Giancarlo Guerrero takes top spot at Nashville Symphony

Famed conductor has Central and South American roots

Nicaraguan-born and Costa Rican-raised Giancarlo Guerrero will become the Music Director of the Nashville Symphony starting in 2009, according to this press release:
Nashville Symphony President and CEO Alan D. Valentine announced today that Giancarlo Guerrero will become Music Director of the Nashville Symphony beginning with the 2009/100 season. A native of Costa Rica and current Music Director of the Eugene Symphony, the 38-year-old conductor was unanimously selected to be the Symphony's 8th Music Director by a 12-member search committee, half of whom were musicians from the orchestra. Leonard Slatkin, who has served as Music Advisor of the Nashville Symphony since 2006, will conclude his tenure at the end of 2008/09.

Mr. Guerrero has developed a relationship with the Nashville Symphony through four subscription engagements over the past two years and was the first guest conductor to lead the Symphony following the death of its last Music Director, Kenneth Schermerhorn, in 2005. He is currently in his sixth season as Music Director of Oregon's Eugene Symphony and will continue in that post through the 2008/09 season. Under the terms of an initial 5 year contract extending through 2012/13, Mr. Guerrero will conduct 10 weeks of concerts with the Nashville Symphony in 2008/09 as Music Director Designate and 14 weeks as Music Director beginning in 2009/10.

"We are all truly excited about Giancarlo's appointment," commented Alan D. Valentine. "From his first concert with the Nashville Symphony in the week following Kenneth Schermerhorn's death, the chemistry between Giancarlo, the musicians and the audience was apparent. Each return engagement since then has strengthened our relationship and reconfirmed what we already knew – that Giancarlo is the right conductor to take our orchestra to the next level. I speak on behalf of the musicians, staff and board in welcoming Giancarlo and his family to Nashville and to the Nashville Symphony."

"It is a great honor to become the next Music Director of the Nashville Symphony," remarked Giancarlo Guerrero. "I look forward to wonderful music-making with the musicians of the orchestra in their terrific new hall and to continuing the orchestra's rich and long recording tradition. This is an exciting time in the orchestra's history and it is my privilege to accept the responsibility of leading this orchestra to new artistic heights. I am thrilled about working with President Alan Valentine, the orchestra's staff, board members, and the musicians of the Nashville Symphony, and my family and I are looking forward to becoming a part of the Nashville community."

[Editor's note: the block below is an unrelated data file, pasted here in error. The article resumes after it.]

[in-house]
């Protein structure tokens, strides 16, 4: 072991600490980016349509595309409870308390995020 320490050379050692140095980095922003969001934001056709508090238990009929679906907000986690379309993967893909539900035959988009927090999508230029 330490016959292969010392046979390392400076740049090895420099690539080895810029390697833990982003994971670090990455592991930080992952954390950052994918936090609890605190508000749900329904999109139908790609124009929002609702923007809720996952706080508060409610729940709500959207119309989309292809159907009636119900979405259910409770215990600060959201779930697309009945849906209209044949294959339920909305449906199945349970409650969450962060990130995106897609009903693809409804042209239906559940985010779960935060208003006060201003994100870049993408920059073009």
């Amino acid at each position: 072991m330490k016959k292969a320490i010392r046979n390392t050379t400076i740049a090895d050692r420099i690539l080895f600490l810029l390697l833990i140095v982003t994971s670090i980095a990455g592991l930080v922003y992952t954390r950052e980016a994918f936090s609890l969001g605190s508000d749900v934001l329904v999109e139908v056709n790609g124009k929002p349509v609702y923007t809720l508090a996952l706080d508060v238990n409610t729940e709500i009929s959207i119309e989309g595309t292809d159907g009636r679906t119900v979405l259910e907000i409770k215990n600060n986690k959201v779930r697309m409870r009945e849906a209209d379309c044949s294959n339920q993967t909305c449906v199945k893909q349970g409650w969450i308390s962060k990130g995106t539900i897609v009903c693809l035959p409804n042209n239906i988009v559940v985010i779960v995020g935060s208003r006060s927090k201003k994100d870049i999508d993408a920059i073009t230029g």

"The appointment of Giancarlo Guerrero ensures the continued growth of the Nashville Symphony," said Nashville Symphony Music Advisor Leonard Slatkin. "His dynamic leadership with the Symphony over the past several seasons made him the clear choice for this position. I know that he will add vitality and excitement to the community, as well as be a perfect fit for the orchestra."

Giancarlo Guerrero will lead the Nashville Symphony as its first Music Director since the opening of its new home, the $123.5 million, 1,844-seat Schermerhorn Symphony Center, which opened on September 9, 2006 to critical acclaim. Both Mr. Guerrero and the Nashville Symphony are champions of American music, which the Symphony has highlighted through its American Encores initiative – featuring "encore" performances of works by living American composers and American masters that have been performed rarely or only once previously (at its premiere) - and through its award-winning recordings on Naxos' American Classics series. Mr. Guerrero initiated a guest-composer series in Eugene, where under his leadership the ensemble has hosted several of America's most respected composers, including John Adams, John Corigliano, Jennifer Higdon, Aaron Jay Kernis and Michael Daugherty.

Hailed for his precise yet sensitive performances, Mr. Guerrero has guest-conducted many major American orchestras including the Baltimore Symphony, The Cleveland Orchestra, Dallas Symphony Orchestra, the National Symphony Orchestra, the Philadelphia Orchestra, Seattle Symphony and the Los Angeles Philharmonic at the Hollywood Bowl. He served as Associate Conductor of the Minnesota Orchestra from 1999-2004 and made his Minnesota Orchestra subscription debut in March 2000 leading the world premiere of John Corigliano's Phantasmagoria on the Ghosts of Versailles. Mr. Guerrero recently made his European debut with the Gulbenkian Orchestra and his UK Debut with the Royal Scottish National Orchestra.